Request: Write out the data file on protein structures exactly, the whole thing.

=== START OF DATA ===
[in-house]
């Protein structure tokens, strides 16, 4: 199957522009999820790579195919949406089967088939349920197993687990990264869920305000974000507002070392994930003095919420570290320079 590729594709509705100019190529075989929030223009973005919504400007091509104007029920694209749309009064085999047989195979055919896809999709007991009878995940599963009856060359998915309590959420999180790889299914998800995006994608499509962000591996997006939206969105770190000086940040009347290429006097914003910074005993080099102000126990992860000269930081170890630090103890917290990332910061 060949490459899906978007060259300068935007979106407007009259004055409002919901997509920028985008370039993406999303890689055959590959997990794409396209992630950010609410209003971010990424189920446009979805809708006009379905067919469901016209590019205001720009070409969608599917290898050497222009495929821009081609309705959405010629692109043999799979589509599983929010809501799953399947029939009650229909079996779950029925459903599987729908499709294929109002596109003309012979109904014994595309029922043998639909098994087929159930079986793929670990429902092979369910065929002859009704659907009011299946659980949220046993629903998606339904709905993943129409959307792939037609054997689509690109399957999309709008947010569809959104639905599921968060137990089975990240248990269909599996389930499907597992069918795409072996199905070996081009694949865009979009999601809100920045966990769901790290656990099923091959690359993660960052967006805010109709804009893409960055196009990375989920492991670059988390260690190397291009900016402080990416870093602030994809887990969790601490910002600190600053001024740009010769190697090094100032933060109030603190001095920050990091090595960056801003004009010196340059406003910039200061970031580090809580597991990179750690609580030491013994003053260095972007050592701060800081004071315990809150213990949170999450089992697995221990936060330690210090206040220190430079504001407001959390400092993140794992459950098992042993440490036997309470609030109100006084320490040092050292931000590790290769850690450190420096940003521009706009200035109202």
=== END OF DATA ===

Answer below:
[in-house]
């Protein structure tokens, strides 16, 4: 199957522009999820790579195919949406089967088939349920197993687990990264869920305000974000507002070392994930003095919420570290320079 590729594709509705100019190529075989929030223009973005919504400007091509104007029920694209749309009064085999047989195979055919896809999709007991009878995940599963009856060359998915309590959420999180790889299914998800995006994608499509962000591996997006939206969105770190000086940040009347290429006097914003910074005993080099102000126990992860000269930081170890630090103890917290990332910061 060949490459899906978007060259300068935007979106407007009259004055409002919901997509920028985008370039993406999303890689055959590959997990794409396209992630950010609410209003971010990424189920446009979805809708006009379905067919469901016209590019205001720009070409969608599917290898050497222009495929821009081609309705959405010629692109043999799979589509599983929010809501799953399947029939009650229909079996779950029925459903599987729908499709294929109002596109003309012979109904014994595309029922043998639909098994087929159930079986793929670990429902092979369910065929002859009704659907009011299946659980949220046993629903998606339904709905993943129409959307792939037609054997689509690109399957999309709008947010569809959104639905599921968060137990089975990240248990269909599996389930499907597992069918795409072996199905070996081009694949865009979009999601809100920045966990769901790290656990099923091959690359993660960052967006805010109709804009893409960055196009990375989920492991670059988390260690190397291009900016402080990416870093602030994809887990969790601490910002600190600053001024740009010769190697090094100032933060109030603190001095920050990091090595960056801003004009010196340059406003910039200061970031580090809580597991990179750690609580030491013994003053260095972007050592701060800081004071315990809150213990949170999450089992697995221990936060330690210090206040220190430079504001407001959390400092993140794992459950098992042993440490036997309470609030109100006084320490040092050292931000590790290769850690450190420096940003521009706009200035109202």